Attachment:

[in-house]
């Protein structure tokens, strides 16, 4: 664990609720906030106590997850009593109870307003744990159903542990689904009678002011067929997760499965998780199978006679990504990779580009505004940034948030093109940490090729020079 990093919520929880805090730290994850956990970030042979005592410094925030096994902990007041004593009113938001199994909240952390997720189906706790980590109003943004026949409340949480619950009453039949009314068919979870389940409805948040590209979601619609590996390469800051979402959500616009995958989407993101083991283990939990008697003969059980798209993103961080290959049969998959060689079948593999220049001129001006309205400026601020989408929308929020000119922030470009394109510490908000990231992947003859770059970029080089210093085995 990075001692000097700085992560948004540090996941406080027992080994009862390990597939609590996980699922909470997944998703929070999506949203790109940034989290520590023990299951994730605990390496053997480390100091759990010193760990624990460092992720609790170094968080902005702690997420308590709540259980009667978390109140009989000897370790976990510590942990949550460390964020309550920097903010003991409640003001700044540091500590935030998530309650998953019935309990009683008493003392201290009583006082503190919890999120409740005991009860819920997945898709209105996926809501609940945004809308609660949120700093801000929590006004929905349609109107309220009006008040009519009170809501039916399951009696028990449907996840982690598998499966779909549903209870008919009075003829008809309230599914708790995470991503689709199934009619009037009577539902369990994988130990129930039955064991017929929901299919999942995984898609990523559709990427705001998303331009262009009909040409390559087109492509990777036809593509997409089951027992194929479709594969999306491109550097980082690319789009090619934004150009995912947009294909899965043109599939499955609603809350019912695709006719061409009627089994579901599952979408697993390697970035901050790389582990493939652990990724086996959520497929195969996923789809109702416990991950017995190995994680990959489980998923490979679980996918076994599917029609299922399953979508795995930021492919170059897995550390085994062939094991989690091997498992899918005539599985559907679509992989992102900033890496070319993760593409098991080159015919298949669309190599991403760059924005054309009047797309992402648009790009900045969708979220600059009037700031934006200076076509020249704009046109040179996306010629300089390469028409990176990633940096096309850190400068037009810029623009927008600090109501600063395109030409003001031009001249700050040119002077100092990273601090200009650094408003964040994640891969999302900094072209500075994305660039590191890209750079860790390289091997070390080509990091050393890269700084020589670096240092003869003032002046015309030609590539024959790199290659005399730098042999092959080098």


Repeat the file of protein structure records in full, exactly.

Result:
[in-house]
């Protein structure tokens, strides 16, 4: 664990609720906030106590997850009593109870307003744990159903542990689904009678002011067929997760499965998780199978006679990504990779580009505004940034948030093109940490090729020079 990093919520929880805090730290994850956990970030042979005592410094925030096994902990007041004593009113938001199994909240952390997720189906706790980590109003943004026949409340949480619950009453039949009314068919979870389940409805948040590209979601619609590996390469800051979402959500616009995958989407993101083991283990939990008697003969059980798209993103961080290959049969998959060689079948593999220049001129001006309205400026601020989408929308929020000119922030470009394109510490908000990231992947003859770059970029080089210093085995 990075001692000097700085992560948004540090996941406080027992080994009862390990597939609590996980699922909470997944998703929070999506949203790109940034989290520590023990299951994730605990390496053997480390100091759990010193760990624990460092992720609790170094968080902005702690997420308590709540259980009667978390109140009989000897370790976990510590942990949550460390964020309550920097903010003991409640003001700044540091500590935030998530309650998953019935309990009683008493003392201290009583006082503190919890999120409740005991009860819920997945898709209105996926809501609940945004809308609660949120700093801000929590006004929905349609109107309220009006008040009519009170809501039916399951009696028990449907996840982690598998499966779909549903209870008919009075003829008809309230599914708790995470991503689709199934009619009037009577539902369990994988130990129930039955064991017929929901299919999942995984898609990523559709990427705001998303331009262009009909040409390559087109492509990777036809593509997409089951027992194929479709594969999306491109550097980082690319789009090619934004150009995912947009294909899965043109599939499955609603809350019912695709006719061409009627089994579901599952979408697993390697970035901050790389582990493939652990990724086996959520497929195969996923789809109702416990991950017995190995994680990959489980998923490979679980996918076994599917029609299922399953979508795995930021492919170059897995550390085994062939094991989690091997498992899918005539599985559907679509992989992102900033890496070319993760593409098991080159015919298949669309190599991403760059924005054309009047797309992402648009790009900045969708979220600059009037700031934006200076076509020249704009046109040179996306010629300089390469028409990176990633940096096309850190400068037009810029623009927008600090109501600063395109030409003001031009001249700050040119002077100092990273601090200009650094408003964040994640891969999302900094072209500075994305660039590191890209750079860790390289091997070390080509990091050393890269700084020589670096240092003869003032002046015309030609590539024959790199290659005399730098042999092959080098």